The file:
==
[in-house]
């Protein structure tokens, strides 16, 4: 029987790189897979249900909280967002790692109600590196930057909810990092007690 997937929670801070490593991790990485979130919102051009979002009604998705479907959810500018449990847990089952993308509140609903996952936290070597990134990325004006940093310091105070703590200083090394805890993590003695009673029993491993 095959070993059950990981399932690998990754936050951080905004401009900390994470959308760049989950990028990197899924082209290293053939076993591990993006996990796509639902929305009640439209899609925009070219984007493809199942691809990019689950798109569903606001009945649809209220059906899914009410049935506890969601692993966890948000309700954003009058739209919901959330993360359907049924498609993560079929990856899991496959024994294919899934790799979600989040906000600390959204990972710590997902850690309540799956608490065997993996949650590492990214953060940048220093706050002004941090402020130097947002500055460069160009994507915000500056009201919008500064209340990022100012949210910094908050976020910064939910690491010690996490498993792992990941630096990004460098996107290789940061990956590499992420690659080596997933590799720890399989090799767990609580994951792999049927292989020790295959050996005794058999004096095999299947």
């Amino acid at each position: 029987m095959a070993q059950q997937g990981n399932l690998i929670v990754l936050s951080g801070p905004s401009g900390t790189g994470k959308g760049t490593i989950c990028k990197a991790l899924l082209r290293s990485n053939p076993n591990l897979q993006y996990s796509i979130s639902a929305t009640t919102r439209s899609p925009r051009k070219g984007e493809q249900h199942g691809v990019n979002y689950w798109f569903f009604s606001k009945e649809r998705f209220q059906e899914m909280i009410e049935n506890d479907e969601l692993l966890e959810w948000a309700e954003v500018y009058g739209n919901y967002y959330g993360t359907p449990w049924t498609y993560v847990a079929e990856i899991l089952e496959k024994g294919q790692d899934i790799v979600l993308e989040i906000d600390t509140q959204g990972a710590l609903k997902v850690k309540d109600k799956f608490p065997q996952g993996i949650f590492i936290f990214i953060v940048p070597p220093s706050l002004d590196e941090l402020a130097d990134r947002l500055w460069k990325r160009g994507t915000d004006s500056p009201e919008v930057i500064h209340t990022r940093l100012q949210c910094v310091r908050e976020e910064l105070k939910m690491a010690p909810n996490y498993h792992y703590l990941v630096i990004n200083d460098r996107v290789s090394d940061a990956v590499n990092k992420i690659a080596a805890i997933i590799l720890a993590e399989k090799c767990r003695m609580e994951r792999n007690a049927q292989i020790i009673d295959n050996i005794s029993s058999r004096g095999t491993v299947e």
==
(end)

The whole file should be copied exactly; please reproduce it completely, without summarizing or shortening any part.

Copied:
[in-house]
């Protein structure tokens, strides 16, 4: 029987790189897979249900909280967002790692109600590196930057909810990092007690 997937929670801070490593991790990485979130919102051009979002009604998705479907959810500018449990847990089952993308509140609903996952936290070597990134990325004006940093310091105070703590200083090394805890993590003695009673029993491993 095959070993059950990981399932690998990754936050951080905004401009900390994470959308760049989950990028990197899924082209290293053939076993591990993006996990796509639902929305009640439209899609925009070219984007493809199942691809990019689950798109569903606001009945649809209220059906899914009410049935506890969601692993966890948000309700954003009058739209919901959330993360359907049924498609993560079929990856899991496959024994294919899934790799979600989040906000600390959204990972710590997902850690309540799956608490065997993996949650590492990214953060940048220093706050002004941090402020130097947002500055460069160009994507915000500056009201919008500064209340990022100012949210910094908050976020910064939910690491010690996490498993792992990941630096990004460098996107290789940061990956590499992420690659080596997933590799720890399989090799767990609580994951792999049927292989020790295959050996005794058999004096095999299947």
């Amino acid at each position: 029987m095959a070993q059950q997937g990981n399932l690998i929670v990754l936050s951080g801070p905004s401009g900390t790189g994470k959308g760049t490593i989950c990028k990197a991790l899924l082209r290293s990485n053939p076993n591990l897979q993006y996990s796509i979130s639902a929305t009640t919102r439209s899609p925009r051009k070219g984007e493809q249900h199942g691809v990019n979002y689950w798109f569903f009604s606001k009945e649809r998705f209220q059906e899914m909280i009410e049935n506890d479907e969601l692993l966890e959810w948000a309700e954003v500018y009058g739209n919901y967002y959330g993360t359907p449990w049924t498609y993560v847990a079929e990856i899991l089952e496959k024994g294919q790692d899934i790799v979600l993308e989040i906000d600390t509140q959204g990972a710590l609903k997902v850690k309540d109600k799956f608490p065997q996952g993996i949650f590492i936290f990214i953060v940048p070597p220093s706050l002004d590196e941090l402020a130097d990134r947002l500055w460069k990325r160009g994507t915000d004006s500056p009201e919008v930057i500064h209340t990022r940093l100012q949210c910094v310091r908050e976020e910064l105070k939910m690491a010690p909810n996490y498993h792992y703590l990941v630096i990004n200083d460098r996107v290789s090394d940061a990956v590499n990092k992420i690659a080596a805890i997933i590799l720890a993590e399989k090799c767990r003695m609580e994951r792999n007690a049927q292989i020790i009673d295959n050996i005794s029993s058999r004096g095999t491993v299947e």